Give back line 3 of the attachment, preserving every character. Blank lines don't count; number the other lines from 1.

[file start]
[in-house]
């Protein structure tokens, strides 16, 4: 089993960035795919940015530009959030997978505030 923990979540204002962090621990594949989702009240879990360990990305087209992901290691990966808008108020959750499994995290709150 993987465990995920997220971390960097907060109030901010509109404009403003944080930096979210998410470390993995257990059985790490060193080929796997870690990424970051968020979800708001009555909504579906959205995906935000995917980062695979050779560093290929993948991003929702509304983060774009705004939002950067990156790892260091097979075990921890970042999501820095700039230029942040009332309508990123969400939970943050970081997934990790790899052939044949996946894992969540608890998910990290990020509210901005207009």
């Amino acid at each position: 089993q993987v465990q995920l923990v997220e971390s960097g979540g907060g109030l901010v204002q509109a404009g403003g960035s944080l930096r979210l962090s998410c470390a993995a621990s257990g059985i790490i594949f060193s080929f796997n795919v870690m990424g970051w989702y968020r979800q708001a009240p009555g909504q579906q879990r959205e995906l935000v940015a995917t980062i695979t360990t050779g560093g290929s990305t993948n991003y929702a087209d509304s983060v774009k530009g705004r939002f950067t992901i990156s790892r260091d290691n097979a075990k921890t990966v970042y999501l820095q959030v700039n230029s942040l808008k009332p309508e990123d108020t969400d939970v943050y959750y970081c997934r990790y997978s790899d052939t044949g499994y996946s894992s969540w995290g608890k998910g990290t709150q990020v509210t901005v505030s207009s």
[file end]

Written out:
């Amino acid at each position: 089993q993987v465990q995920l923990v997220e971390s960097g979540g907060g109030l901010v204002q509109a404009g403003g960035s944080l930096r979210l962090s998410c470390a993995a621990s257990g059985i790490i594949f060193s080929f796997n795919v870690m990424g970051w989702y968020r979800q708001a009240p009555g909504q579906q879990r959205e995906l935000v940015a995917t980062i695979t360990t050779g560093g290929s990305t993948n991003y929702a087209d509304s983060v774009k530009g705004r939002f950067t992901i990156s790892r260091d290691n097979a075990k921890t990966v970042y999501l820095q959030v700039n230029s942040l808008k009332p309508e990123d108020t969400d939970v943050y959750y970081c997934r990790y997978s790899d052939t044949g499994y996946s894992s969540w995290g608890k998910g990290t709150q990020v509210t901005v505030s207009s």